Norton Villiers Triumph

Norton Villiers Triumph (NVT) was a British motorcycle manufacturer, formed by the British government to continue the UK motorcycling industry, until the company's ultimate demise.

Norton Villiers Triumph
HeadquartersAndover, Meriden, Small Heath, Wolverhampton
Key people
Dennis Poore
SubsidiariesTriumph, Norton

Formation edit

Triumph had been owned by the BSA Group since 1951, but by 1972 the merged BSA-Triumph group was in serious financial trouble. In March 1973 the value of BSA shares slumped, which affected production at Meriden, causing 300 workers there to be laid off.[1] British government policy at the time was to save strategic industries with taxpayers' money, and as BSA-Triumph had won the Queen's Awards for Exports a few years earlier, the industry was deemed eligible for financial support. The Conservative government under Ted Heath decided to bail out the company, provided that to compete with the Japanese it merged with financially troubled Norton Villiers (the remains of Associated Motor Cycles, which had gone bust in 1966), a subsidiary of British engineering conglomerate Manganese Bronze Holdings.

The merged company was created in 1973, with Manganese Bronze exchanging the motorcycle parts of Norton Villiers in exchange for the non-motorcycling bits of the BSA Group - mainly Carbodies, the builder of the Austin FX4 London taxi: the classic "black cab". As BSA was both a failed company and a solely British-known brand (the company's products had always been most successfully marketed in North America under the Triumph brand), the new conglomerate was called Norton Villiers Triumph—being effectively the consolidation of the entire once-dominant British motorcycle industry, thanks to the rise of the car and the Japanese manufacturers.[citation needed]

Operations edit

NVT inherited four motorcycle factories—Small Heath (ex-BSA); Andover and Wolverhampton (Norton); and Meriden (Triumph). Poore intended to move all motorcycle production to Small Heath and Wolverhampton.[1] Although Meriden was the most modern[citation needed], its workers were the most militant[citation needed] and had the worst productivity of the four. Poore had plans to sell the Meriden site to Jaguar.[1] In September 1973 Poore met with union representatives at Meriden and informed them that the factory was to be closed in the next few months and all 1,700 workers made redundant.[2] In response, the workers occupied the factory and refused to allow any plant, components or completed motorcycles to leave the factory.[3]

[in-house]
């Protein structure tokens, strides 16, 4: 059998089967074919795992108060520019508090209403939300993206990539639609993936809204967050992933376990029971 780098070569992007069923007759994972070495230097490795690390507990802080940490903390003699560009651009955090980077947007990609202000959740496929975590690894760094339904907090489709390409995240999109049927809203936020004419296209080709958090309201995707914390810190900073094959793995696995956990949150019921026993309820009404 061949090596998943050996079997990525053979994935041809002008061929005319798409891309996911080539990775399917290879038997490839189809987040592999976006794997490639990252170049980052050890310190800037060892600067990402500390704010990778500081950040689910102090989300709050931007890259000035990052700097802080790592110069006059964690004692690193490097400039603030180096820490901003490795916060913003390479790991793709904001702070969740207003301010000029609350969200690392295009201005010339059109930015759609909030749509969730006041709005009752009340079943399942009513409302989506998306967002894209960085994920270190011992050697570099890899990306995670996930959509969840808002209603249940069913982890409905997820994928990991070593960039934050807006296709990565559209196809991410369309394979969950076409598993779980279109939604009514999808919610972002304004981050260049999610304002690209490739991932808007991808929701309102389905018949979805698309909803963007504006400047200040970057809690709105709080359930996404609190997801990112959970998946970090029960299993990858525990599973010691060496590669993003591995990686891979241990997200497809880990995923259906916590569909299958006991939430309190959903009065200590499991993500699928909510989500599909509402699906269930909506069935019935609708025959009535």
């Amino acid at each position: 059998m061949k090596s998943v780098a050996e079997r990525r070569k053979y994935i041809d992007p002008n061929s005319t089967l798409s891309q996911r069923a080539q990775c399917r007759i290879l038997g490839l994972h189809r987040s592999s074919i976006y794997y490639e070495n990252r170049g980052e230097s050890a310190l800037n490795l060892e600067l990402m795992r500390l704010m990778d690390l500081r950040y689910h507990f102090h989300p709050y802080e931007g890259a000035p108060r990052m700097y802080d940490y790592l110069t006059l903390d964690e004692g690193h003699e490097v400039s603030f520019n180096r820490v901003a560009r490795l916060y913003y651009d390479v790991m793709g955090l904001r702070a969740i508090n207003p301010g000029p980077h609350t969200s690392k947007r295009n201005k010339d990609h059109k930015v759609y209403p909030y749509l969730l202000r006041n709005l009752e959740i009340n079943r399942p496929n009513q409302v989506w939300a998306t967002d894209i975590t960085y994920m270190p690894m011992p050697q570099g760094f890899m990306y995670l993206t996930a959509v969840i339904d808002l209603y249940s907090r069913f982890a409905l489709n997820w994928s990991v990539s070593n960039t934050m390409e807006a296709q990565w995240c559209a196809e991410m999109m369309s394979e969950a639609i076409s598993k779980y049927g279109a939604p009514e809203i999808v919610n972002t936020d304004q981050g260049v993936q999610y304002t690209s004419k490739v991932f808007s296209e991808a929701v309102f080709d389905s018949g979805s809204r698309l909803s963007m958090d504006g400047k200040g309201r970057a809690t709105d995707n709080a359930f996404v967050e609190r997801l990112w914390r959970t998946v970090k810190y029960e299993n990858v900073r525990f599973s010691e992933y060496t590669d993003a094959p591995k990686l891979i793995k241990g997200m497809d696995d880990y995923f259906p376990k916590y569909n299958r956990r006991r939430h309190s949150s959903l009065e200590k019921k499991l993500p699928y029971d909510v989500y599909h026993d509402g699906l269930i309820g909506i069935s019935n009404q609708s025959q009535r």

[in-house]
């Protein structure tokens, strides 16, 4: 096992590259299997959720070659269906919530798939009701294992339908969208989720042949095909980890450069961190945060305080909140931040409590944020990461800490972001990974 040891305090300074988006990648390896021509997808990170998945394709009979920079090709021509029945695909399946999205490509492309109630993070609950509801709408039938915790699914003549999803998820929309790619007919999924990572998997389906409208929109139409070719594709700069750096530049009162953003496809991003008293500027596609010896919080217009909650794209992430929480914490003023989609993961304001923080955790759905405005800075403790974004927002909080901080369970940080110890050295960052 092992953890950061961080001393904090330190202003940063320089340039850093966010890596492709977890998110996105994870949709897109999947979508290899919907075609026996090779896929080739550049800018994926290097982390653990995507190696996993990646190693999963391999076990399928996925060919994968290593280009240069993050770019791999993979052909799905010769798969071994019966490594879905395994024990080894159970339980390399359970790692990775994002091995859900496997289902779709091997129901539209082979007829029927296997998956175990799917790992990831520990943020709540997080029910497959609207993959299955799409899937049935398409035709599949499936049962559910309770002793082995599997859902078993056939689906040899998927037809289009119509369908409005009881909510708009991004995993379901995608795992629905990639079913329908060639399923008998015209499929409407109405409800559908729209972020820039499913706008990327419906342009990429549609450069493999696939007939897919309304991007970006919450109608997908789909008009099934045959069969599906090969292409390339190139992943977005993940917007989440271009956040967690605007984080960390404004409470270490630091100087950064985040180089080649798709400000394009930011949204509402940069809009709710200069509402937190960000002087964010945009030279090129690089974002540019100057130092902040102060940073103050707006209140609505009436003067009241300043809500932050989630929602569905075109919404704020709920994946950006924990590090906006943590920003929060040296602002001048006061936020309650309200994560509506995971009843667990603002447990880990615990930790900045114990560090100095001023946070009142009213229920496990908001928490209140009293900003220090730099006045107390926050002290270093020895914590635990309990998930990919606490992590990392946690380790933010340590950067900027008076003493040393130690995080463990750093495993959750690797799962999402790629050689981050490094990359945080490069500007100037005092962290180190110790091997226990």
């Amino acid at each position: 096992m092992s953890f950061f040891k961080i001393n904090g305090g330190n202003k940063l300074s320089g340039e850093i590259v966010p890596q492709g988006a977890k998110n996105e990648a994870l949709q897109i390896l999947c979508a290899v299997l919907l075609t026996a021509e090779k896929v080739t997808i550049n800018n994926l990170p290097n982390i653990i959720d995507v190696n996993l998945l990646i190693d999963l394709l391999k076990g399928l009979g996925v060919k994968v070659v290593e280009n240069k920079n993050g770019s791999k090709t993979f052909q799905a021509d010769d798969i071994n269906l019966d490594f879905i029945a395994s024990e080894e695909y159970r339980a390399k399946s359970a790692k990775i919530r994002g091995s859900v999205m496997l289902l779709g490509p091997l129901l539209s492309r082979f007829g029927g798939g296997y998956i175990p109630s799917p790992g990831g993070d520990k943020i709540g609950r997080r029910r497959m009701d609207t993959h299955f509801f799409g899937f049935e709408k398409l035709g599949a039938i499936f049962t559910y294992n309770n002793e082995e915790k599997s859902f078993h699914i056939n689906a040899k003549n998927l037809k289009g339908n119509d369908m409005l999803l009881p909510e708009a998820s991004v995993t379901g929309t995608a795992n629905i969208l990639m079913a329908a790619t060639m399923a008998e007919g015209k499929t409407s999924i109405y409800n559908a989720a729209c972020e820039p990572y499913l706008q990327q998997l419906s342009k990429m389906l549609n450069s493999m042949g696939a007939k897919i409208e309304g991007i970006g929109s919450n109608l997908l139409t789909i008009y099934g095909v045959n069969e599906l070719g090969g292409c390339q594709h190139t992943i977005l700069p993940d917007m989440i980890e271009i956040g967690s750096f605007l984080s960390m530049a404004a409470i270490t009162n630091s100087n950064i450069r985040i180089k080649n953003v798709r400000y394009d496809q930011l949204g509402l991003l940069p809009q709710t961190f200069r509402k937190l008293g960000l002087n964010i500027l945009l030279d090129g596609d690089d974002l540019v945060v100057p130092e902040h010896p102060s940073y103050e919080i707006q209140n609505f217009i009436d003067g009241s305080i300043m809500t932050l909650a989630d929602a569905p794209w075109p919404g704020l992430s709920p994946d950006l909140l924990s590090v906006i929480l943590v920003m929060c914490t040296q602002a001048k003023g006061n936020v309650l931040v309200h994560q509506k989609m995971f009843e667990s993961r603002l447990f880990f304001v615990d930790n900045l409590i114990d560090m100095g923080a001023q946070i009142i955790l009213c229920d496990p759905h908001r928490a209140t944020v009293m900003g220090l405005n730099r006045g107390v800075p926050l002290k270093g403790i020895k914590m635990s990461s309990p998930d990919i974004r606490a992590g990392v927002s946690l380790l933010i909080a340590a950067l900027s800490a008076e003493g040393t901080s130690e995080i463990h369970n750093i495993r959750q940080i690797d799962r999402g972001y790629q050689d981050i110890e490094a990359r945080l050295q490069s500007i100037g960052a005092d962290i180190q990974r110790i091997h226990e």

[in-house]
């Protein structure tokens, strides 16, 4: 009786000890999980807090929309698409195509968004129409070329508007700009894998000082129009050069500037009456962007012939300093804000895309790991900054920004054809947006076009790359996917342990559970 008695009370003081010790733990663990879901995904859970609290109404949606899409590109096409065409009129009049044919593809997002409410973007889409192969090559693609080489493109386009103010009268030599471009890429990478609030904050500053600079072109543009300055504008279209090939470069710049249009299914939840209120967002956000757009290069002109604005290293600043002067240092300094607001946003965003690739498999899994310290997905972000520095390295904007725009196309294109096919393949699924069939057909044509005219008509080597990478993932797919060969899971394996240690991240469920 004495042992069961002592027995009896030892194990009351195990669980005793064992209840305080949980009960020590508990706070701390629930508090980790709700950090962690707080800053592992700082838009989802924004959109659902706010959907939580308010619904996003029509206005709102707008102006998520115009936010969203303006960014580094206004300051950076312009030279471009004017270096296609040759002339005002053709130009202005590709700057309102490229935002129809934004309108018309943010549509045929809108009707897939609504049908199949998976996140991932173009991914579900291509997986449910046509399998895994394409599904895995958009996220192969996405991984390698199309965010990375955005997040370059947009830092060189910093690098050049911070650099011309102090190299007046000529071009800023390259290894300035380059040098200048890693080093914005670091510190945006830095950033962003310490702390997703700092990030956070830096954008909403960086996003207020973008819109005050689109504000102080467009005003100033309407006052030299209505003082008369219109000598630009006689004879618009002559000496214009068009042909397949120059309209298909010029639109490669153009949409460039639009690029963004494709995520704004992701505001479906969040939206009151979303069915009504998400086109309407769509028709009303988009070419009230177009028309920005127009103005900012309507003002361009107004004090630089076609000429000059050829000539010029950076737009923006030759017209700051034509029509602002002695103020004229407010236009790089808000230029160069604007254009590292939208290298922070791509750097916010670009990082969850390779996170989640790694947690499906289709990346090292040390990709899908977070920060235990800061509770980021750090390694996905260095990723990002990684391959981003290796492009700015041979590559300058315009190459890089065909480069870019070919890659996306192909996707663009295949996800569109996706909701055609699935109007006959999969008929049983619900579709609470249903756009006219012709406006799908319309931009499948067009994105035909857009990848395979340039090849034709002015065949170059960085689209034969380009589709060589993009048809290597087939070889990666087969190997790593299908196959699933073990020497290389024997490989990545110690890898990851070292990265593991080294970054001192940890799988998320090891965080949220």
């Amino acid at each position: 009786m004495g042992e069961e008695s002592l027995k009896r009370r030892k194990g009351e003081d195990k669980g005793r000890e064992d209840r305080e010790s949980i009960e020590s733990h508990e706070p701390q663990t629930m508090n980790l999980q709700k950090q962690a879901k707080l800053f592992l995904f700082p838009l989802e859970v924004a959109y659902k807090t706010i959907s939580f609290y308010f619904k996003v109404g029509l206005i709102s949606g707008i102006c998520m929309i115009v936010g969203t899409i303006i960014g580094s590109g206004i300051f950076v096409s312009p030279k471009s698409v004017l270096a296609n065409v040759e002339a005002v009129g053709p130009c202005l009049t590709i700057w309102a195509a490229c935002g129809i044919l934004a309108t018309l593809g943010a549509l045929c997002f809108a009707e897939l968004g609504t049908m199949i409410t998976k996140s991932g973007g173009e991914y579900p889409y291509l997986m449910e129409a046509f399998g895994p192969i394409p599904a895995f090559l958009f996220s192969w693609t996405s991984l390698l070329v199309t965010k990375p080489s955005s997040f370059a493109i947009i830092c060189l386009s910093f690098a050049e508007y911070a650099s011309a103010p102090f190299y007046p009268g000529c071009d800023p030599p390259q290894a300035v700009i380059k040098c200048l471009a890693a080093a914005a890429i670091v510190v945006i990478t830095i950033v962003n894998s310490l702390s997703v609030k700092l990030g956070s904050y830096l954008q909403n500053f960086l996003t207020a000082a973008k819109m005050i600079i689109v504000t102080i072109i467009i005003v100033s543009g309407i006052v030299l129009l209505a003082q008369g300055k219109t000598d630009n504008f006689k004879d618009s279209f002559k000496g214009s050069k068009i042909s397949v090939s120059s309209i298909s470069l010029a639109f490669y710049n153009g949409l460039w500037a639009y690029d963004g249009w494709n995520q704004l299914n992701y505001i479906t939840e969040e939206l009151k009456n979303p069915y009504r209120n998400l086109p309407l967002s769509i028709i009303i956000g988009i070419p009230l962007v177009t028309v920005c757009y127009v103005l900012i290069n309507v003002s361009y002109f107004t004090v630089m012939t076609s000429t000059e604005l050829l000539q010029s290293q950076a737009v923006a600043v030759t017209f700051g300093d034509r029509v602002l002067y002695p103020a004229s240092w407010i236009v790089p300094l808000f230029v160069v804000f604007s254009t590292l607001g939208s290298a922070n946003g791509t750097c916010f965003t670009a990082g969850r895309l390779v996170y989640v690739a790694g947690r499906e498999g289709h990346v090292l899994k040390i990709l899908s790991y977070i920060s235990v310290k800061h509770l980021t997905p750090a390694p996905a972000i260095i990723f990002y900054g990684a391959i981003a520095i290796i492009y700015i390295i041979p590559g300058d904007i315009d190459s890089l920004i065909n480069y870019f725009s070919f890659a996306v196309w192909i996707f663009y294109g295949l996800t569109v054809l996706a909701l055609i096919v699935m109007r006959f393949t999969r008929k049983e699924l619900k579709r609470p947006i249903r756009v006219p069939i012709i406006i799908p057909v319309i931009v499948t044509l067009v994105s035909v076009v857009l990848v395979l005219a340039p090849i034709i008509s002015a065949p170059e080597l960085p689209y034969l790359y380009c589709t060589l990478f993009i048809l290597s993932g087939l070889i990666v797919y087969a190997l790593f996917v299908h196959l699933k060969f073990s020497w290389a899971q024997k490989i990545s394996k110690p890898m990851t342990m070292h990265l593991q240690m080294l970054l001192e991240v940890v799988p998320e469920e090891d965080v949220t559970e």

NVT Rambler 125

Still short of development cash, the company was restricted to launching developments of existing products, most notably around the popular Norton Commando. With its classical parallel twin probably by now overdeveloped, from March 1973 the Roadster, Hi Rider, and the Interstate all began to use a new 828 cc engine. Later NVT also produced the Easy Rider moped including a "sixteener" version with pedals and the NVT rambler 125/175 cc. This had a Yamaha engine housed in a British monoshock frame. Instruments were from Yamaha and forks, brakes and wheel parts from three Italian manufacturers. The Rambler later became the BSA Tracker. What money there was for development now had to be focused on one engine development. Deciding that the Japanese had taken the market a step forward, NVT were looking for a competitive edge, and had two products that could be developed, both from the BSA side of the company:

  • The 500 cc twin, stepped-piston engine, with a monocoque pressed-steel frame, named internally the Wulf
  • A rotary Wankel engine

Concluding that the commuter market was dying, NVT chose the Wankel, and as Peter Williams won the 1973 Formula 750 Isle of Man T.T. and Mick Grant came second for the Norton Racing team that year, the decision was to put the new engine in a new Norton motorcycle. However, the infrastructure of the old Norton company was itself being closed down, as the Andover factory closed after a sit-in. This coincided with the Conservative government of Ted Heath losing power, and in the light of the Three-Day Week the subsidy was withdrawn from June 1974 under the new Labour Government of Harold Wilson.